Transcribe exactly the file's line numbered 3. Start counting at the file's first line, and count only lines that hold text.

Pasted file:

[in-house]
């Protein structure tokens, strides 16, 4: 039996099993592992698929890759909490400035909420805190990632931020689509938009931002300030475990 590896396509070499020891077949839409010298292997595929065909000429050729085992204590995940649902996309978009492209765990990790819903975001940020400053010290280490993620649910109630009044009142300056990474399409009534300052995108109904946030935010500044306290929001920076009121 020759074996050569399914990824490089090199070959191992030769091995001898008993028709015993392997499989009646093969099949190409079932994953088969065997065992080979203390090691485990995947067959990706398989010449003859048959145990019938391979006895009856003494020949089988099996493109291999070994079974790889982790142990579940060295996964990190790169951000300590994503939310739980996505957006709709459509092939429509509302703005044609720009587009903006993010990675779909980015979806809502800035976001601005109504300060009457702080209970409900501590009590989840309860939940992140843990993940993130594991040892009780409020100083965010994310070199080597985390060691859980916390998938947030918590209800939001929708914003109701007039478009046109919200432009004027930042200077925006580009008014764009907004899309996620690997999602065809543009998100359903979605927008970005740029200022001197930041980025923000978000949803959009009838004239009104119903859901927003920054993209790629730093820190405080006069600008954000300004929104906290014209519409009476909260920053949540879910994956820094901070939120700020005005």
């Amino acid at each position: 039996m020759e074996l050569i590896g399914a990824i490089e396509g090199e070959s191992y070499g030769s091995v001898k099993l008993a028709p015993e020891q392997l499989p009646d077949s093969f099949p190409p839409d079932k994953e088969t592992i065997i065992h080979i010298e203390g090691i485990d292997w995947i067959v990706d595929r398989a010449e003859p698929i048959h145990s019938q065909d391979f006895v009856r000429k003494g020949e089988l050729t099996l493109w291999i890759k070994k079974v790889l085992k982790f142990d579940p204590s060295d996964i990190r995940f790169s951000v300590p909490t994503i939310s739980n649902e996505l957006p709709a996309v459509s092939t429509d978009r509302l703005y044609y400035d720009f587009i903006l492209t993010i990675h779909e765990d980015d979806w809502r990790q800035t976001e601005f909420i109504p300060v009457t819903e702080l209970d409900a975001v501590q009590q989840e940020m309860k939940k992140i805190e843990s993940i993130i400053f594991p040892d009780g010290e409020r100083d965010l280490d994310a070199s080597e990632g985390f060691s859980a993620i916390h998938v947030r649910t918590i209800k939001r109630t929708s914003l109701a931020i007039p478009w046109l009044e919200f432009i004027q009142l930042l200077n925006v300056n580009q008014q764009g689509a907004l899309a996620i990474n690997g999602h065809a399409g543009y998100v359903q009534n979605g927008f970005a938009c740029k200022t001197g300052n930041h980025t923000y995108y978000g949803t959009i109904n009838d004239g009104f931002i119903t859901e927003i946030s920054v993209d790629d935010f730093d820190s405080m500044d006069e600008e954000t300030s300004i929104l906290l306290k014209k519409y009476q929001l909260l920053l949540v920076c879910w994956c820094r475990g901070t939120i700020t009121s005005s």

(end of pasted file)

């Amino acid at each position: 039996m020759e074996l050569i590896g399914a990824i490089e396509g090199e070959s191992y070499g030769s091995v001898k099993l008993a028709p015993e020891q392997l499989p009646d077949s093969f099949p190409p839409d079932k994953e088969t592992i065997i065992h080979i010298e203390g090691i485990d292997w995947i067959v990706d595929r398989a010449e003859p698929i048959h145990s019938q065909d391979f006895v009856r000429k003494g020949e089988l050729t099996l493109w291999i890759k070994k079974v790889l085992k982790f142990d579940p204590s060295d996964i990190r995940f790169s951000v300590p909490t994503i939310s739980n649902e996505l957006p709709a996309v459509s092939t429509d978009r509302l703005y044609y400035d720009f587009i903006l492209t993010i990675h779909e765990d980015d979806w809502r990790q800035t976001e601005f909420i109504p300060v009457t819903e702080l209970d409900a975001v501590q009590q989840e940020m309860k939940k992140i805190e843990s993940i993130i400053f594991p040892d009780g010290e409020r100083d965010l280490d994310a070199s080597e990632g985390f060691s859980a993620i916390h998938v947030r649910t918590i209800k939001r109630t929708s914003l109701a931020i007039p478009w046109l009044e919200f432009i004027q009142l930042l200077n925006v300056n580009q008014q764009g689509a907004l899309a996620i990474n690997g999602h065809a399409g543009y998100v359903q009534n979605g927008f970005a938009c740029k200022t001197g300052n930041h980025t923000y995108y978000g949803t959009i109904n009838d004239g009104f931002i119903t859901e927003i946030s920054v993209d790629d935010f730093d820190s405080m500044d006069e600008e954000t300030s300004i929104l906290l306290k014209k519409y009476q929001l909260l920053l949540v920076c879910w994956c820094r475990g901070t939120i700020t009121s005005s």